Traditionally, arbitration has mainly been used for complex commercial disputes, often with an international element where there may be complex issues as to which country’s laws apply and which court has jurisdiction.  The greater flexibility arbitration offers can help to cut through some of the complexities that such disputes can involve.

The use of arbitration varies between jurisdictions, but in general is less common in countries such as the UK where there is a dedicated tribunal system for employment claims.  Indeed, there are certain jurisdictions where arbitration of employment matters is prohibited.  By contrast, in the United States where there is no dedicated court system for employment cases, lawyers are well-accustomed to arbitrating workplace disputes.

Although Bermuda has an Employment Tribunal, it also has a developed infrastructure for arbitration and access to trained arbitrators.  Further, many employers in Bermuda have employees who spend much of their time working or residing off-island.  Often these are senior individuals with complex and valuable remuneration arrangements, factors which can make arbitration more attractive.

There are potential advantages for both employer and employee in agreeing to arbitrate.  The process offers greater flexibility, with the parties able to agree procedural rules which diverge from standard civil litigation.  The process is also less formal.  Instead of being decided by a judge or jury, the arbitration panel is comprised of one or more private citizens (albeit usually with a legal background).  Employees could consider that they would get a more sympathetic hearing from a civilian than from a judge.

An arbitration process can also lead to a quicker decision than in civil proceedings.  Arbitration also offers finality, as the grounds for challenging the panel’s decision are very narrow, although the extent to which a party would see this as an advantage largely depends on their confidence in their own case.  The process can also be less costly than court proceedings, but the opposite is often true in practice.

One key difference to civil litigation is privacy.  All filings in the arbitration process are confidential between the parties, as is the arbitrator’s decision.  Employment disputes often involve sensitive matters which the parties may wish to avoid airing in public.  However, employees can see the publicity of a trial in open court as a strategic advantage, as employers often wish to avoid press scrutiny, even when they are confident of success.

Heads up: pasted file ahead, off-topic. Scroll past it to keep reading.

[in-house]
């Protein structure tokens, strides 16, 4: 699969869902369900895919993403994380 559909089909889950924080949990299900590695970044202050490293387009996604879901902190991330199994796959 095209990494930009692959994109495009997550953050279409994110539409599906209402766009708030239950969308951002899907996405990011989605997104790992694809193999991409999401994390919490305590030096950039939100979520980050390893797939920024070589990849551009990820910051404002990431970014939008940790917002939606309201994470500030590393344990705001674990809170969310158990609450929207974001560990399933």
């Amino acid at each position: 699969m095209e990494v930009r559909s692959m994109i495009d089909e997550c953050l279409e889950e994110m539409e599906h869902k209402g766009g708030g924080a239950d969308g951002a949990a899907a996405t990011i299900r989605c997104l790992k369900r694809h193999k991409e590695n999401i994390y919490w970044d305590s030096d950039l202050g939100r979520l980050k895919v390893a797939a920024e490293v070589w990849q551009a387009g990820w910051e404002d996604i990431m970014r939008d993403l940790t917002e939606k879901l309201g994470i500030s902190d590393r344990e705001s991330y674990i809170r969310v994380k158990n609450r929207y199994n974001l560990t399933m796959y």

Parties to a dispute can voluntarily choose to arbitrate after their dispute has arisen.  Although the possibility of future litigation is not usually at the forefront of the parties’ minds at the outset of a new employment relationship, employers can also seek to include in their employment contracts a mandatory requirement to arbitrate disputes.  In this case, it is important that the provision is well-drafted.  A good arbitration clause will usually deal with critical issues such as the location and language in which the arbitration will be conducted, the appointment and size of the panel, whether there are any exceptions to mandatory arbitration, how the parties will divide the costs, and even the procedural rules to be followed.

Employers should bear in mind though that the mere existence of an arbitration clause can be considered controversial.  In the US, in the light of negative publicity and employee pressure, Google announced last year that it would end mandatory arbitration of sexual harassment allegations.

Nonetheless, arbitration can still be a compelling option for resolving workplace disputes.  Employers wishing to include arbitration clauses in employment contracts would be well-advised to take legal advice on the suitability of an arbitration provision, as well as on the details of its drafting.

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